Picks and Pans Review: 'fess
updated 01/17/1994 AT 01:00 AM EST
•originally published 01/17/1994 AT 01:00 AM EST
Professor Longhair's music is one of the Western world's great antidotes to low spirits. Pianist-singer Henry Roeland Byrd of New Orleans ("Professor" is a Crescent City honorific bestowed on piano hotshots, and Byrd wore his hair slicked back over the collar) died al 61 in 1980. Ignored for most of his career, he survived to see himself hailed as a rock and roll pioneer. If his synthesis of boogie-woogie piano, marching-band beats, Mardi Gras chants and Caribbean rhythms could only have been effected in New Orleans, his sound—he called it "rhumba-boogie"—was all his own.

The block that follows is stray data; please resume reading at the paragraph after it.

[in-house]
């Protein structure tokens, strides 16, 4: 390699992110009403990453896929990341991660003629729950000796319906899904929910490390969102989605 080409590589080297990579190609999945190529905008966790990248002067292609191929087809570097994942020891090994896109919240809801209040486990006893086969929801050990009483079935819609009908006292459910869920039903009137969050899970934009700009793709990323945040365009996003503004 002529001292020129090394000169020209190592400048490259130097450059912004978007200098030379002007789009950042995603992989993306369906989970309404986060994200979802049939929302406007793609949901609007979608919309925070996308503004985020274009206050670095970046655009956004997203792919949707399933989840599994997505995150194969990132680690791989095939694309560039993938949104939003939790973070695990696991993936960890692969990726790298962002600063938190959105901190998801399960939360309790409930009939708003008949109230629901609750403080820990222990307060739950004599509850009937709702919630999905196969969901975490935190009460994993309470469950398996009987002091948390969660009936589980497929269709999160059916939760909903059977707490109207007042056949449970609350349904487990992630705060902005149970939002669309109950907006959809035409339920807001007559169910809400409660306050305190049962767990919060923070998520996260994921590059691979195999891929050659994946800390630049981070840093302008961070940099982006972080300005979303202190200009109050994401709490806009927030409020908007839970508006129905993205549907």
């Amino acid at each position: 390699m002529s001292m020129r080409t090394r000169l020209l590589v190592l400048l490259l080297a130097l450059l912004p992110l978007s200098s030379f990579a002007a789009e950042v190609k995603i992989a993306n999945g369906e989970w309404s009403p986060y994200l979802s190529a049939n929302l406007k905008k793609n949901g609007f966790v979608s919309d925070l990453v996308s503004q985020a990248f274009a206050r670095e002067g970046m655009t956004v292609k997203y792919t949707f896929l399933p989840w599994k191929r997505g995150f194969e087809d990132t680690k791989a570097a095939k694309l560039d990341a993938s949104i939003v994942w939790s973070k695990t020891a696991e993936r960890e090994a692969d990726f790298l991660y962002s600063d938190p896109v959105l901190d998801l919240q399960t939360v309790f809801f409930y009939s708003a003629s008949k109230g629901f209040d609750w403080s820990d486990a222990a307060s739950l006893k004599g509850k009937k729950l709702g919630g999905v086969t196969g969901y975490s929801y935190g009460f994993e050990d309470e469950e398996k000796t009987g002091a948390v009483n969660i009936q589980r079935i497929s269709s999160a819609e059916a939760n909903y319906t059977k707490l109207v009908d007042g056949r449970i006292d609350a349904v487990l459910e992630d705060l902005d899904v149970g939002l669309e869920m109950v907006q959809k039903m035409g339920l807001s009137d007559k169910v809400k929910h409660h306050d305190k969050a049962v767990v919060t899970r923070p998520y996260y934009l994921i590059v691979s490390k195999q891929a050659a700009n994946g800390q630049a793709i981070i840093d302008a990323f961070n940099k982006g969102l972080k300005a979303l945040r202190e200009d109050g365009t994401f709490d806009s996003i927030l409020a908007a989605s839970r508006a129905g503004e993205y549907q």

Fess, as his friends called him, fixed his repertoire early and spent the rest of his life reworking it. Disc One (of two CDs) introduces the canon—"Tipitina," "Bald Head," "Go to the Mardi Gras" and others; this is early, unadorned Fess, alone or with small groups. The old ('50-'64) tracks may be low-fi, but they're also pure magic. Disc Two covers the years after Fess's '71 rediscovery, and with the Professor's piano augmented by riffing horns, it explodes. Unfamiliar with the man New Orleans pianist-composer Allen Toussaint once dubbed the Bach of Rock? Here's your chance to change that—unless you've got something against smiling. (Rhino)